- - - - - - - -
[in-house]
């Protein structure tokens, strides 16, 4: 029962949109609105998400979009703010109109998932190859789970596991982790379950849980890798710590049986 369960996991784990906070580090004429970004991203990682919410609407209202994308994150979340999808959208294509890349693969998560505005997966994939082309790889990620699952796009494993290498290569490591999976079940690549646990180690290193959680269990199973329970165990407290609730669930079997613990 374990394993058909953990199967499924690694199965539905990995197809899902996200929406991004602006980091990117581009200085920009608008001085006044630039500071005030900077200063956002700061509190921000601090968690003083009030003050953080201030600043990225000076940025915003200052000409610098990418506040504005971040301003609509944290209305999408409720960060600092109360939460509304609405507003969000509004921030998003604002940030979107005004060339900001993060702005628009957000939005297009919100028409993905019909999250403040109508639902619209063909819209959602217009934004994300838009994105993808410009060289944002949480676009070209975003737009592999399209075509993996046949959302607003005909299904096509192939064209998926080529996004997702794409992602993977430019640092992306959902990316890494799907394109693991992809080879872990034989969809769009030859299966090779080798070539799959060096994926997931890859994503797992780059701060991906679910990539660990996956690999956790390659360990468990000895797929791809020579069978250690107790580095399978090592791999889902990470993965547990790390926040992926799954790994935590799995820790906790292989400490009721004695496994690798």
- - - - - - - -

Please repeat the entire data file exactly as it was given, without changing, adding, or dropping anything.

[in-house]
């Protein structure tokens, strides 16, 4: 029962949109609105998400979009703010109109998932190859789970596991982790379950849980890798710590049986 369960996991784990906070580090004429970004991203990682919410609407209202994308994150979340999808959208294509890349693969998560505005997966994939082309790889990620699952796009494993290498290569490591999976079940690549646990180690290193959680269990199973329970165990407290609730669930079997613990 374990394993058909953990199967499924690694199965539905990995197809899902996200929406991004602006980091990117581009200085920009608008001085006044630039500071005030900077200063956002700061509190921000601090968690003083009030003050953080201030600043990225000076940025915003200052000409610098990418506040504005971040301003609509944290209305999408409720960060600092109360939460509304609405507003969000509004921030998003604002940030979107005004060339900001993060702005628009957000939005297009919100028409993905019909999250403040109508639902619209063909819209959602217009934004994300838009994105993808410009060289944002949480676009070209975003737009592999399209075509993996046949959302607003005909299904096509192939064209998926080529996004997702794409992602993977430019640092992306959902990316890494799907394109693991992809080879872990034989969809769009030859299966090779080798070539799959060096994926997931890859994503797992780059701060991906679910990539660990996956690999956790390659360990468990000895797929791809020579069978250690107790580095399978090592791999889902990470993965547990790390926040992926799954790994935590799995820790906790292989400490009721004695496994690798």